Keeping current for your social worker’s license takes more than simply filing the necessary paperwork every two years. Social work continuing a course in miracles is a serious requirement in most states. Nearly every licensing body requires continuing education credits as a requirement for licenses. Continuing to learn about different techniques and advances in the field make the education credits an important factor for social workers. Regardless of his or her area of expertise, any social worker can gain insights in the field through coursework, whether it be probing more deeply into an area in his field of expertise or diving into a completely new arena.
The ongoing education requirements vary by jurisdiction. Some entities only require a certain number of credit hours, while other licensing bodies mandate work be done in ethics, domestic violence or substance abuse. Individual jurisdictions have the final say on classes and whether they meet credit requirements of the governing body. It is up to each social worker to contact his or her respective licensing body to ensure that the education endeavor he is considering meet his educational needs with the governing jurisdiction. Know that it is not the responsibility of the licensing body, the education provider or the association body sanctioning the training.
Make sure you understand the licensing body’s requirements, such as whether education requirements are tabulated by clock hours or credit hours and what types of courses will and won’t be accepted for education requirements. The best way to be clear about licensing requirements is to contact the agency either by phone or by searching its website.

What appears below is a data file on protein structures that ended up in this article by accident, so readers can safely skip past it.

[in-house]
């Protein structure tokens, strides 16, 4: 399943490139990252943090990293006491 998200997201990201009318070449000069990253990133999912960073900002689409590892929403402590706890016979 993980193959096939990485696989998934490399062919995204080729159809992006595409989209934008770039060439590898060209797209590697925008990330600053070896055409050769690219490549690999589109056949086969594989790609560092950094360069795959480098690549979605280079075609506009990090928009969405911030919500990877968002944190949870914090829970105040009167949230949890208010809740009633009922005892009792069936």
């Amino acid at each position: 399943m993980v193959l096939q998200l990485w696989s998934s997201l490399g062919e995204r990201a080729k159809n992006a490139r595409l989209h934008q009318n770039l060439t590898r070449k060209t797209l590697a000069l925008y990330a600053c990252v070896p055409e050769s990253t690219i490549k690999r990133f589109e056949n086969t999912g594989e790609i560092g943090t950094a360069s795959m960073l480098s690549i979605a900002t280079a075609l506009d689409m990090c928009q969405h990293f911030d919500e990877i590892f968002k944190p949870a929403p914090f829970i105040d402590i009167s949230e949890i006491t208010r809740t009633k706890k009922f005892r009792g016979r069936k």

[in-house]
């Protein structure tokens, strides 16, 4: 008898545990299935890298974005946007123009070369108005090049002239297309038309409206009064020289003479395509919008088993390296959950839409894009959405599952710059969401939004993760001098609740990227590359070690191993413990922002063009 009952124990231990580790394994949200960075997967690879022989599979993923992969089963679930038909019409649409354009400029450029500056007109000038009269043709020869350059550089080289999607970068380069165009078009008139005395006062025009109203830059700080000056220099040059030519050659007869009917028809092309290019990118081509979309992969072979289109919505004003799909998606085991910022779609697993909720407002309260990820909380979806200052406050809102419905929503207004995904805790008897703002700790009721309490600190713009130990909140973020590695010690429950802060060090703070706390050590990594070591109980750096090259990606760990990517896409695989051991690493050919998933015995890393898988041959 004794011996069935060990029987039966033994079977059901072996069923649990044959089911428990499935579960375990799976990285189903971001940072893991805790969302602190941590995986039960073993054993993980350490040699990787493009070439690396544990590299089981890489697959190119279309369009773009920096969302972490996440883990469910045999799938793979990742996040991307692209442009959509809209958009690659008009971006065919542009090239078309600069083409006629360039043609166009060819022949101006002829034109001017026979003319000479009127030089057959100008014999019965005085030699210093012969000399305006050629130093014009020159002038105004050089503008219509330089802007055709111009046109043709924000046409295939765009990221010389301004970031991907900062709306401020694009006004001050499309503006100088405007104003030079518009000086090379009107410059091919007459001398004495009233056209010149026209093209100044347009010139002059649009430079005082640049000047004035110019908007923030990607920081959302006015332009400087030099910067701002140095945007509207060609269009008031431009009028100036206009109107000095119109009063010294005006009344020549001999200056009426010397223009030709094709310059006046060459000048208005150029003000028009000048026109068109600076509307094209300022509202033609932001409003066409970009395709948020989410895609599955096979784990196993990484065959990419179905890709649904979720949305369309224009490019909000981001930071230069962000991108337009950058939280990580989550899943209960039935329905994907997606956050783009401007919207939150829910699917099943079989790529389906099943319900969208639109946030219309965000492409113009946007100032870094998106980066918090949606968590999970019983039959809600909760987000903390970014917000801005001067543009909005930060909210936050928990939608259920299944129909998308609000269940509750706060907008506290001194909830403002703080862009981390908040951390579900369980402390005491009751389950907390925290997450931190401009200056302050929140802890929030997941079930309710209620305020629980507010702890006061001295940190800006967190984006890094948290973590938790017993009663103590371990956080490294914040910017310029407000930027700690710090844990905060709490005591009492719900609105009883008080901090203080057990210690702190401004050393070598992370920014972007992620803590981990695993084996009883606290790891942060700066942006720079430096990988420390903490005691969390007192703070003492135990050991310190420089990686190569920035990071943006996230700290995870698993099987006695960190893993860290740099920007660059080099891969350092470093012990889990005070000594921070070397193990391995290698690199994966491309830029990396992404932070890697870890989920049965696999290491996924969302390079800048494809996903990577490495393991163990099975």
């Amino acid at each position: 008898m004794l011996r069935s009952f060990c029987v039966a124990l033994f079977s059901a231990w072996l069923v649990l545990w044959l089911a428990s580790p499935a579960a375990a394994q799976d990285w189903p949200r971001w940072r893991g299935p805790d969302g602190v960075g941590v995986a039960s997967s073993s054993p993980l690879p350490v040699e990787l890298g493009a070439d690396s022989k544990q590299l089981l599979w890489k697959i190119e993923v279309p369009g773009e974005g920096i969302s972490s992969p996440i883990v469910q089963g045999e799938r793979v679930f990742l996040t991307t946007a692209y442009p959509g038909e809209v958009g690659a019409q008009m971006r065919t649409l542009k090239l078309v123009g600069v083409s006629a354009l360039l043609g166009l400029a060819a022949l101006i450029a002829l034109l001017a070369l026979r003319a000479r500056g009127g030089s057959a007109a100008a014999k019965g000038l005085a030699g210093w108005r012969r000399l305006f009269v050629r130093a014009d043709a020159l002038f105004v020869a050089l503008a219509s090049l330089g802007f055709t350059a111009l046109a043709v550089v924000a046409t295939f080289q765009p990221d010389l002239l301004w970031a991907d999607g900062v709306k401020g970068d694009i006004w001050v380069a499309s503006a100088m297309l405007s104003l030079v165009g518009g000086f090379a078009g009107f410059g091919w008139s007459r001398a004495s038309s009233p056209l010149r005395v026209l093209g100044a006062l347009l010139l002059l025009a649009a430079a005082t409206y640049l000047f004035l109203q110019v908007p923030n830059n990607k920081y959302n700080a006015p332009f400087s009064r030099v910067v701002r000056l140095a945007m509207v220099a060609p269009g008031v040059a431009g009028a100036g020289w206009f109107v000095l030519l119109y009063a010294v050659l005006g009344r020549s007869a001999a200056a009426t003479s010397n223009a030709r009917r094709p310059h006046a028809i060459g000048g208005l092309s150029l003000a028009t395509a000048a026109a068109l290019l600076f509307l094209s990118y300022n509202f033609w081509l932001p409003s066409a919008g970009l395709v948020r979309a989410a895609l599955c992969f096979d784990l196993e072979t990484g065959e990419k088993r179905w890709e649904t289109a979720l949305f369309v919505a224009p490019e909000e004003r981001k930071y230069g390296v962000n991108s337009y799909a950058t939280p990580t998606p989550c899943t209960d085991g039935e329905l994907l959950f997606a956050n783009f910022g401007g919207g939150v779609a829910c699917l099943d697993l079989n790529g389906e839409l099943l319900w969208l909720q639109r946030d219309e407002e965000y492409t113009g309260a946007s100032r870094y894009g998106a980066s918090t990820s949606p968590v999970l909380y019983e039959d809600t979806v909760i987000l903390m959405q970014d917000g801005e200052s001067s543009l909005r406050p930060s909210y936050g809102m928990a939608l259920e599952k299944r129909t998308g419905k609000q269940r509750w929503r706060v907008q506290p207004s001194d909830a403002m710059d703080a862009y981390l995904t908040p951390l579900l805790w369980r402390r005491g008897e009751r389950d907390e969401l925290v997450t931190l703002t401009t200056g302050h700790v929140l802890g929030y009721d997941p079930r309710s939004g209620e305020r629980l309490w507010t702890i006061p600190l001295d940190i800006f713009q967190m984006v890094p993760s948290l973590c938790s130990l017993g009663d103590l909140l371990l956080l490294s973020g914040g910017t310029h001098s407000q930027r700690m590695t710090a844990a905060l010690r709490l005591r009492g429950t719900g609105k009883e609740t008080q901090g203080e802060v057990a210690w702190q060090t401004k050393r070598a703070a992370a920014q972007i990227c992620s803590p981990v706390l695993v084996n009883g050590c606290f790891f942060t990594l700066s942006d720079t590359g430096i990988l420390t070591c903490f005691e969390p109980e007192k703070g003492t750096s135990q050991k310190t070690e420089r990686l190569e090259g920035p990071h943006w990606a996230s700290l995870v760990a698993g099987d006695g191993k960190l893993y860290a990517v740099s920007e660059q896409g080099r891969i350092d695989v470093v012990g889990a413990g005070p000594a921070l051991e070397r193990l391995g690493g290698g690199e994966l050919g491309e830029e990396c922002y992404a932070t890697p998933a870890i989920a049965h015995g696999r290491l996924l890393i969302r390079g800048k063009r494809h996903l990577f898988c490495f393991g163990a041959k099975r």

Don’t guess that a seminar or program will count for your licensing requirement. Make sure with that governing body. Your social worker’s license is not something you took lightly when achieving it. Make sure you don’t take re-certification requirements lightly either. Know what your licensing board’s definition is of education credit and if a social work continuing education program you are considering will meet that definition. Governing boards normally have their education certification requirements available on their websites. Be aware of just what those requirements state. It is always better to contact the licensing board prior to taking a class rather than pitching it as meeting education requirements after you have already spent the money and taken it.
Also make sure you understand what type of verification your governing body needs showing that you took the education program or seminar. The education provider should be able to provide that verification, but remember to keep the paperwork for the program so that you have vital telephone numbers and program information should you need verification for your licensing. Before leaving the education session, you should receive a signed certificate verifying your attendance. The social work continuing education provider should also have that verification information for up to seven years in case you need to prove your education credentials again down the road. The provider should also offer the qualifications of the instructors, consultants and organizers who implemented the program.